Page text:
We are Made out of Memories

I love memories.

I love good memories. I also love the bad ones, although not as much. They are all parts of my life. I’ve lived in many towns and cities on both continents and cherish visiting all the old places. And I often surprise myself, knowing how many people from my past live all over Europe and North America.

Having memories is a good thing. Sharing them with the people involved is even better. I have a soft spot for recalling mentors, teachers, friends, places and practical jokes from my past. And the events. But that’s not as easy as it seems.

I’ve spent the first thirty years of my life in Poland and enjoy going back to visit. I go back there quite often, mainly to see the old places and have a chance to speak Polish. But also to sit down with friends and bring back the memories. Food is not that important, although I crave good Polish dishes. Actually, I don’t know how to carry a good conversation while eating. Food gets in my way. Coffee––that’s a different story.

However speaking with my old friends gets more and more difficult. The six-hour time difference is not a factor. Phone calls are good for short, semi-emergency conversations. Not everybody uses emails. Letters delivery is erratic––a friend from Montreal just received my Christmas card. The envelope was opened, and the card was gone. On many of my cards, I just don’t get any answers. And when I do, it often takes months. Facebook is iffy, and WhatsApp and Google Duo are not for every person. And then not everybody wants to talk about their pasts. Things which seem interesting and funny to you may not be seen the same way by your interlocutor.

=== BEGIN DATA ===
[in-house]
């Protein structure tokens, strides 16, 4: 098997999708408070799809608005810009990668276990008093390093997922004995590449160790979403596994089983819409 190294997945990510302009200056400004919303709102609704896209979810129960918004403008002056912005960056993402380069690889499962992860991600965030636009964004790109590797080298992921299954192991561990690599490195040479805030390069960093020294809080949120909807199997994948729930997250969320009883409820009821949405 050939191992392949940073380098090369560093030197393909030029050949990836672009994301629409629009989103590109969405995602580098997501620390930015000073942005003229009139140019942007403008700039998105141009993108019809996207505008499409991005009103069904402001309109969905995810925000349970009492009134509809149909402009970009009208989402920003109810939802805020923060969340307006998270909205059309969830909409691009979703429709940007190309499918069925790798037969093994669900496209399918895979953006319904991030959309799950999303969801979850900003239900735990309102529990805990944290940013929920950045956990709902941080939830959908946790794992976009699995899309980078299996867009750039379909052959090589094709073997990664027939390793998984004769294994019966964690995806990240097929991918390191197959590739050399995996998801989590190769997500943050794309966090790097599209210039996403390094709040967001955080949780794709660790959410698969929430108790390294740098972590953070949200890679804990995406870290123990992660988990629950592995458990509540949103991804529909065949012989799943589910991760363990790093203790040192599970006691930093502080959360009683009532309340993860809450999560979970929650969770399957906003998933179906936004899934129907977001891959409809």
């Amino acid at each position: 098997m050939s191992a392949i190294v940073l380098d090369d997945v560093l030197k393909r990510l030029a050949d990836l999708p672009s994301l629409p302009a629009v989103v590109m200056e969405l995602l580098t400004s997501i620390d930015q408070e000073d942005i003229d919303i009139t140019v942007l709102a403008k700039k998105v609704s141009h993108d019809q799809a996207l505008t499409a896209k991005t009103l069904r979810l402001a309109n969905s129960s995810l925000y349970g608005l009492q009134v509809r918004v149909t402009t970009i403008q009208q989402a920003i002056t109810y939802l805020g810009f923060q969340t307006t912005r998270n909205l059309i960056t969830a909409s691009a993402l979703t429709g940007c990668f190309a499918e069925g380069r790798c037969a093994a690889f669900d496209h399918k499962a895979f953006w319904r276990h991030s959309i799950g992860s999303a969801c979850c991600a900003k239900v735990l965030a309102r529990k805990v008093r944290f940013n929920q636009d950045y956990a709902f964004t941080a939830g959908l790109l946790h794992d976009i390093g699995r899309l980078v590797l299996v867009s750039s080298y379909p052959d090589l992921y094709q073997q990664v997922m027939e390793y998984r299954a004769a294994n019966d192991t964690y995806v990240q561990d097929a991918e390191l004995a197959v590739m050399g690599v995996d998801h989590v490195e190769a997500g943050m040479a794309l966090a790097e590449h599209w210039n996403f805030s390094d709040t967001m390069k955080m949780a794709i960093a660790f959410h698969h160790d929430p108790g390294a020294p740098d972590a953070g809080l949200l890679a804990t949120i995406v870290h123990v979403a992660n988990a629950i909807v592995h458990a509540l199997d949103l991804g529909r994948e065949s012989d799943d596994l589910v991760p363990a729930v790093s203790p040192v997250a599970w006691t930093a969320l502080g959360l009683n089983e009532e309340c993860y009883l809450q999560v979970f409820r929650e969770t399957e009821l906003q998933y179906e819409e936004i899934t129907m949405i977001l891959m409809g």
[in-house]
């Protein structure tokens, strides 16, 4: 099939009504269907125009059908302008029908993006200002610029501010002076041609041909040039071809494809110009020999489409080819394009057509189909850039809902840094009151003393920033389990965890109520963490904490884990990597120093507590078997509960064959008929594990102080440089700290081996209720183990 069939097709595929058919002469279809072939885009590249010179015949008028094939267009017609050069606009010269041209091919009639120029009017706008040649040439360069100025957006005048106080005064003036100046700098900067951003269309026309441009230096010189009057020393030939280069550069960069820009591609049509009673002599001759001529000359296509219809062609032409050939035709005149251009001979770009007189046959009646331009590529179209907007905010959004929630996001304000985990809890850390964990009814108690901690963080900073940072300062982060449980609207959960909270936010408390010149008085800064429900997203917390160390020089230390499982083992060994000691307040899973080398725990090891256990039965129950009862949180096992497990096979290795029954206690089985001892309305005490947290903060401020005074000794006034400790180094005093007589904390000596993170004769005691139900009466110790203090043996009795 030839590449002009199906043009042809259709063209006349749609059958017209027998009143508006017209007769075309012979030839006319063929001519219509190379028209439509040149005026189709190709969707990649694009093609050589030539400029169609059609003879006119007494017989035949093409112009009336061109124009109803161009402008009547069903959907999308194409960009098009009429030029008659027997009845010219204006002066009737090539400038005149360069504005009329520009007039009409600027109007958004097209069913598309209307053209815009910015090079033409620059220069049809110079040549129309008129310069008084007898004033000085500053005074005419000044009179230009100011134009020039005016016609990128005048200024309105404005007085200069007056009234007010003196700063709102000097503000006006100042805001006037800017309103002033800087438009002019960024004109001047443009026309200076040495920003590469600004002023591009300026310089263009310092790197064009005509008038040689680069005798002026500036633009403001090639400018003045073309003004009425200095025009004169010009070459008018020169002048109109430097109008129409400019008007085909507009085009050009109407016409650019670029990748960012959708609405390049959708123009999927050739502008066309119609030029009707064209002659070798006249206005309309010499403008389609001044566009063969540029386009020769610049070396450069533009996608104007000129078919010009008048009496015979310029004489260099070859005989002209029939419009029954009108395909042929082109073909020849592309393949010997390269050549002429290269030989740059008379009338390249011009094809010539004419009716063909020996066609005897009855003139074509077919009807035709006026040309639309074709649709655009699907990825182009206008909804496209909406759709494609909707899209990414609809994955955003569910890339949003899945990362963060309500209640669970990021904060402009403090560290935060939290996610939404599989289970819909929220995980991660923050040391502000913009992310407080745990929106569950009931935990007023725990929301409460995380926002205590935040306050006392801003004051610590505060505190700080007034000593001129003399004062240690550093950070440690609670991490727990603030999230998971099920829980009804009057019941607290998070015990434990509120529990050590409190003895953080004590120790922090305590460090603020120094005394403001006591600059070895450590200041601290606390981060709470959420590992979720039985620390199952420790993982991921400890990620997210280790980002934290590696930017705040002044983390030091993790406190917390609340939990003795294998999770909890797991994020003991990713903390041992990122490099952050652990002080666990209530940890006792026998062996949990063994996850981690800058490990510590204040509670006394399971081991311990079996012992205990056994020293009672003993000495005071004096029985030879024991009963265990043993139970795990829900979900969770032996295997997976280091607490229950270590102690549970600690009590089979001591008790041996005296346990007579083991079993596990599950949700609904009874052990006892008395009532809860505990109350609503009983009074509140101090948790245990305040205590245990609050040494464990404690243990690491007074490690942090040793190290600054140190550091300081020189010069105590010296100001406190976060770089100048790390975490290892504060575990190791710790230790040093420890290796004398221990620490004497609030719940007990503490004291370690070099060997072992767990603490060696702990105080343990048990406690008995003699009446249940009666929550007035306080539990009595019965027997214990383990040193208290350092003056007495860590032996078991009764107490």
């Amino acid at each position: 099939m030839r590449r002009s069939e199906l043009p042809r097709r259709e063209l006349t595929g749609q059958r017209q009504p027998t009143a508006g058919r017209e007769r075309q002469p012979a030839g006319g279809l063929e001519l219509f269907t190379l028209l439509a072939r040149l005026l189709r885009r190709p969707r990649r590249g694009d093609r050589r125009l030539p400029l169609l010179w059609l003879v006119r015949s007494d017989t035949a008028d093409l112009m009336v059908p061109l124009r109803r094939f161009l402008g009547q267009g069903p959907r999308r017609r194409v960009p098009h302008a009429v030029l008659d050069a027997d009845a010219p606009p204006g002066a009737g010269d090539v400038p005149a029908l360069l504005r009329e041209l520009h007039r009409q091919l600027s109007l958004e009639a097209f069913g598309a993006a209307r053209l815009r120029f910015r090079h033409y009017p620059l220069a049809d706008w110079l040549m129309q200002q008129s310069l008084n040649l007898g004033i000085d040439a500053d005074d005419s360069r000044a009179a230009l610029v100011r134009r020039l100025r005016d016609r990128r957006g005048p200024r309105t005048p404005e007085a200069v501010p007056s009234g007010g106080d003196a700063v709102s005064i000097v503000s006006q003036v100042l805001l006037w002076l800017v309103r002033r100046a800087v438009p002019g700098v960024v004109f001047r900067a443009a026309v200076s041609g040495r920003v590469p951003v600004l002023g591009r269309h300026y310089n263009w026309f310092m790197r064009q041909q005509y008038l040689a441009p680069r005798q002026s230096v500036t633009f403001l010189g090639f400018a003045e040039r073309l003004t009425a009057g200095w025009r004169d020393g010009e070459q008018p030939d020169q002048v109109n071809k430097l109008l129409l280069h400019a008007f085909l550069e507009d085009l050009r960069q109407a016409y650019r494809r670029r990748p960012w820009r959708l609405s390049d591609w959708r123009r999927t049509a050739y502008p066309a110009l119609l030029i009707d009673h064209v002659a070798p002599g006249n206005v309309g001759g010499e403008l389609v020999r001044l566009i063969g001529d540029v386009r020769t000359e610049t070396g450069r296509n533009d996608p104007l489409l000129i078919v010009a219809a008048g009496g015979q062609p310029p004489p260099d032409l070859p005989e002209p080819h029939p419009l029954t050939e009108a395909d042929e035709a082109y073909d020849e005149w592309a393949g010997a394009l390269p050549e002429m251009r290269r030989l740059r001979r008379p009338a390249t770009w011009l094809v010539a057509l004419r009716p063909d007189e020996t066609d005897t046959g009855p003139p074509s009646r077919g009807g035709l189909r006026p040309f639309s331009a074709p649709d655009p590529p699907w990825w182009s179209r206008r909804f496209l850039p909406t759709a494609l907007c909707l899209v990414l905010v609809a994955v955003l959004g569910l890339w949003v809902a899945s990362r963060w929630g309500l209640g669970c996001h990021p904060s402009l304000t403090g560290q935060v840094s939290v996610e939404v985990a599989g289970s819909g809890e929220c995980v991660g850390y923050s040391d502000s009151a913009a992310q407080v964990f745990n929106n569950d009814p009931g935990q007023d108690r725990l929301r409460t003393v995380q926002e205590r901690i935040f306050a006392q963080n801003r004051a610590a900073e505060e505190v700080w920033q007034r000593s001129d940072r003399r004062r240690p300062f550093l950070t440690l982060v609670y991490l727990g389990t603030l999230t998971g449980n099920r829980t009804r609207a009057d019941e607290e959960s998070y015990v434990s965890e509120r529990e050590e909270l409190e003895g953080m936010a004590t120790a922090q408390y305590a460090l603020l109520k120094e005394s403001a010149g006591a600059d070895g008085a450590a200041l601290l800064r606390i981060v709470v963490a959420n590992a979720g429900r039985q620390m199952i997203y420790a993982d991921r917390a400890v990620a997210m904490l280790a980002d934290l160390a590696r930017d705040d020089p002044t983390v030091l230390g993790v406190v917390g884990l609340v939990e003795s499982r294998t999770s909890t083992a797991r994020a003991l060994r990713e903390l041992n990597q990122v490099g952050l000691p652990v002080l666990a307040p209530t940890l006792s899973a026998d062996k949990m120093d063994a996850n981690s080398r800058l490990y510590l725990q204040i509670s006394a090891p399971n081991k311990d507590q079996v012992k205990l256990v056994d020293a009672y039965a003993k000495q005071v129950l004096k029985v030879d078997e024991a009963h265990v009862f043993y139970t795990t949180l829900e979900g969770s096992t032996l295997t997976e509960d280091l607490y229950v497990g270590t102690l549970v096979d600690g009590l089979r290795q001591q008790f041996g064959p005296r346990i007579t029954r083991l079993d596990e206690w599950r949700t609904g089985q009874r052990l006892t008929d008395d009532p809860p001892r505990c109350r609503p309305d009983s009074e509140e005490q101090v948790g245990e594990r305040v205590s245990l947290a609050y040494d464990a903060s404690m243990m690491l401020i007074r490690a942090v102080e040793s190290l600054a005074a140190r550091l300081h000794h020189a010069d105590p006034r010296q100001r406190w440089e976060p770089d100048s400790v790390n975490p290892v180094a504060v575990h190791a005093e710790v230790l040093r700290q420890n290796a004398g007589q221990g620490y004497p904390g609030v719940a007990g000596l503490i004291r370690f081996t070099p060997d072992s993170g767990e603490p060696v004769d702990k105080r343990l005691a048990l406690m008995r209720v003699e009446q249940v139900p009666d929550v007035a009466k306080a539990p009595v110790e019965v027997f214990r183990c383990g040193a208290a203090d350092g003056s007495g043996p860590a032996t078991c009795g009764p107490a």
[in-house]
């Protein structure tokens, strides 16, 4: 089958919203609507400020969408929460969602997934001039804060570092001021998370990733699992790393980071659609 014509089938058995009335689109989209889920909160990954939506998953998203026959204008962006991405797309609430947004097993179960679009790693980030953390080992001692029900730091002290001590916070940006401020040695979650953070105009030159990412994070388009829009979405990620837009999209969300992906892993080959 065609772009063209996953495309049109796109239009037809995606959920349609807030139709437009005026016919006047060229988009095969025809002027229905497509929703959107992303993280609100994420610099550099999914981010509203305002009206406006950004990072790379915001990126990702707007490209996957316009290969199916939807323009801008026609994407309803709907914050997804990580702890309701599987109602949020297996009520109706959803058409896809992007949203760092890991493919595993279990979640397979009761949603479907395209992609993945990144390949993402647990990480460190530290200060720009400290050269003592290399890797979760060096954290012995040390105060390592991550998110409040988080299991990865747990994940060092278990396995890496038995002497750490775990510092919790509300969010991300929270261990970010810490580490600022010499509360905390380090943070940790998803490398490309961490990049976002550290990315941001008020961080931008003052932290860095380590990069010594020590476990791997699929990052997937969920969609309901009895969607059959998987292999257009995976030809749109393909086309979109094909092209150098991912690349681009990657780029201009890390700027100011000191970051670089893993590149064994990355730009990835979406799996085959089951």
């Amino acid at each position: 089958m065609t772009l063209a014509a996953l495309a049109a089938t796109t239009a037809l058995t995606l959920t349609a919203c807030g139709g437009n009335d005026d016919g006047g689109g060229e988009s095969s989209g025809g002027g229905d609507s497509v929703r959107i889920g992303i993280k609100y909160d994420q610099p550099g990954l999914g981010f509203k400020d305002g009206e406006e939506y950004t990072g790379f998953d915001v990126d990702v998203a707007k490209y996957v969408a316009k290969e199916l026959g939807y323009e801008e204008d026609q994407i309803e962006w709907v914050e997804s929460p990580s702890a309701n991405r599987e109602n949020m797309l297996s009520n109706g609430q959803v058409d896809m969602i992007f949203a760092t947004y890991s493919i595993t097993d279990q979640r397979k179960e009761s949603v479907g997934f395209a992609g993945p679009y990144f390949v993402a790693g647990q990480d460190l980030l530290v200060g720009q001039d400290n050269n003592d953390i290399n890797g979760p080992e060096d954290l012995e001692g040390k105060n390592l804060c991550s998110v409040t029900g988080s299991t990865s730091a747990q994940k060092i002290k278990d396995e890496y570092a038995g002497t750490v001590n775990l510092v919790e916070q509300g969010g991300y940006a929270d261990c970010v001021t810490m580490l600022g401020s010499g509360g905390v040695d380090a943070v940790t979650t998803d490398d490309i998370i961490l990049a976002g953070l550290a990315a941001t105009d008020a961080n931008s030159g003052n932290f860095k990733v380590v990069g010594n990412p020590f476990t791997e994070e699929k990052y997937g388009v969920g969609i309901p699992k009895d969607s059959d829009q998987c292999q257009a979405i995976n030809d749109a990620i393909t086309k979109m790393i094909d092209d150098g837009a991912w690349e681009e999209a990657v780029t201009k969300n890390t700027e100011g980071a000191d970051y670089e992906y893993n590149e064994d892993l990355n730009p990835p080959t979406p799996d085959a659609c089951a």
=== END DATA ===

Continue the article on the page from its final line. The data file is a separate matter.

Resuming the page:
Well, we all lose on a lack of, or even on skeletonized, communication in later years. It’s like talking to the parents about their past and their heritage. We blink, and then we realize they are gone. It’s too bad since for me my memories are my biggest treasure.

So the song comes to mind.

The original was written in Russian. I couldn’t find an English version. So here’s the Polish translation. It sounds even better if you understand the words.


  • You remind me of how each person at an event may remember things differently. I get the honor of posing open ended questions to people who are between 87 and 104 as I do their life biographies. Quite often I find out things that their immediate family members never knew. It gives opportunity to add more color to the history of their loved one. Thank you for all your sharing. It is inspiring.

  • Dear Witold,
    Beautiful song. I understood the lyrics. Lots of memories.Had a tears in my eyes.Thank you for sharing.

  • Dear Witek
    I am proud of you and all the effort it takes to be so discipline and continue to write. The song was originally written by Bulat Okudzawa. He died in Paris in 1997. Do you remember his other poetry such as prayeror “buty-sapagi ” and many other. He was our hero. He encourage us to start thinking independently, and oppose the regime. I have CD with his songs. At the time of nostalgia I listen to his soft voice. With all my appreciation, I am waiting for the next story. Teresa Machel


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